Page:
Lyra - 6.5 months - Scent work and Distractions

A week ago I posted a video of Lyra working on heeling with significant distractions on the field.  I allow her to find the distractions and to discover for herself that working with me is endlessly more fun than self rewarding.  She worked, wandered, sniffed, and worked some more.

Someone commented to me that it takes "patience" to train that way.

I've been thinking about that comment, because I don't consider myself a particularly patient person.   However, I am willing to make short term sacrifices if I believe it will fill a long term interest.  That is my perspective on distraction training with Lyra.

Today I videotaped Lyra working her articles - it's only about 20 seconds long.  There are a few things you need to know to understand this video.  First, this is only the second or third time that Lyra has worked articles outside of her training room.  Second, this is the first time I've worked her articles with balls and toys in the pile.  Finally, she came out of the house cold and did her articles after a few seconds of heeling (note the toys on the ground, which she is oblivious to).  She never touched a toy.

Here's the lesson that I take from this video.  Teach your dog to CHOOSE to ignore distractions rather than convincing them that you can MAKE them ignore distractions.  You might have to be patient for a few months, but after that the job is pretty much done.

Dogs that self train to ignore distractions are not stressed; there is nothing to stress about.  That allows them to perform work which requires thinking (articles, signals, directed jumping, Schutzhund out of motions) and not simply exercises that are performed by rote (AKC Novice and Open exercises and most of schutzhund).  People who compete in AKC and Schutzhund at the higher levels know which exercises are most likely to be failed - the ones that require decision making, and stressed dogs don't tend to make very good decisions.

Dogs who are not stressed generalize better.  I never taught Lyra that she had to ingore distractions when working articles; she simply understands the concept of work before play, so she puts her toy down and goes to work.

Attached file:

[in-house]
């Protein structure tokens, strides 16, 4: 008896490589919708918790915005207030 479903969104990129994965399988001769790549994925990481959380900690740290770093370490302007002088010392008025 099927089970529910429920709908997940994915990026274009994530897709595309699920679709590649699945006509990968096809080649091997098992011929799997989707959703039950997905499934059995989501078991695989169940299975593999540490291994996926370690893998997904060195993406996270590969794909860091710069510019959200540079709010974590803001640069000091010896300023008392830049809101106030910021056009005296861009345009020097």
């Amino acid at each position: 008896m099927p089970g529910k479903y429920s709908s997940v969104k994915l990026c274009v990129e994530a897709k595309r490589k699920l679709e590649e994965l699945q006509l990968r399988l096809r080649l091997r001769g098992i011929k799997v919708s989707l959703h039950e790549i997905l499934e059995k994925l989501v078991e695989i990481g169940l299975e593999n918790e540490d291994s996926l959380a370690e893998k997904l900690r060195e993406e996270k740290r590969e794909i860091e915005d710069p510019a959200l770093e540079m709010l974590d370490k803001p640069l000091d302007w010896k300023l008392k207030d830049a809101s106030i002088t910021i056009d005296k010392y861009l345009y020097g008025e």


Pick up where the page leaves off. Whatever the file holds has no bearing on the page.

Dogs who are not stressed learn faster.  Now that Lyra is six months old and beginning to show some true drive and maturity, I can teach her anything very quickly.  She wants to work and loves to learn - my job is easy.

Dogs who are not stressed get off the toys and food more easily.  If your training is stressful, then you must rely on toys and food to reduce that stress.  If, on the other hand, you never created it in the first place, there's nothing to reduce.  Now you can focus on the joy that you have created in the work and in your interpersonal interactions.

Stress in the ring is a huge issue; ask anyone who is a trainer of competition dogs.  Some stress cannot be avoided; dogs shows can be very scary and overwhelming to many dogs, regardless of your training methods.  As a trainer you can avoid becoming part of the dog's problem; that is where you may wish to focus your energies.



If you have access I think it’s great. Right now I don’t have trials to take her to, and I seem to have plenty to work on just going to local parks and training groups! when she gets confident at those places then I’ll have to work harder to find matches and trials for exposure.


Kellie, at your stage of training I’d just end the session. Cheerfully, but he’s old enough to understand that if he chooses to check out, then you’ll choose to stop working with him at that time. I’ve just started that with Lyra, and I can see she understands why we stopped.

Kellie Ford

Okay, excellent. Sounds like a great time to pull out another dog to train for a few minutes then! I can do that – thanks :-) I must remember that I have choices too!!


How much other trial proofing are you doing at this point with Lyra? I started taking my last puppy to agility trials when she was about 6 months old, and having her sleep in her crate, go out and play and basically get used to commotion from that age on. Do you do the same for obedience trials or do you wait until the pup is older?

Kellie Ford

Denise, I loved both of these posts on distraction training and the dog choosing to work. As someone who has been following the blog and attempting to raise my puppy along these lines, I have a question on this. I could definitely start some of these things at home, but I’m not sure what to do in certain situations when I go train out at a field. When we go out, I wait for Ikon to show me he is ready to work and ask to work before we begin. And that just takes as long as it takes – some days and environments longer than others. But, if he becomes distracted by something on the ground such as a pinecone (I will use this as my example since it is a thorn in my side), he will grab the pinecone and lay down with it and chew. He doesn’t do any self-reinforcing on toys, but environmental objects sem to be different. If the dog does find an item to self-reinforce on and leave work, what would you suggest? I’m sure this would vary depending on their stage in training….

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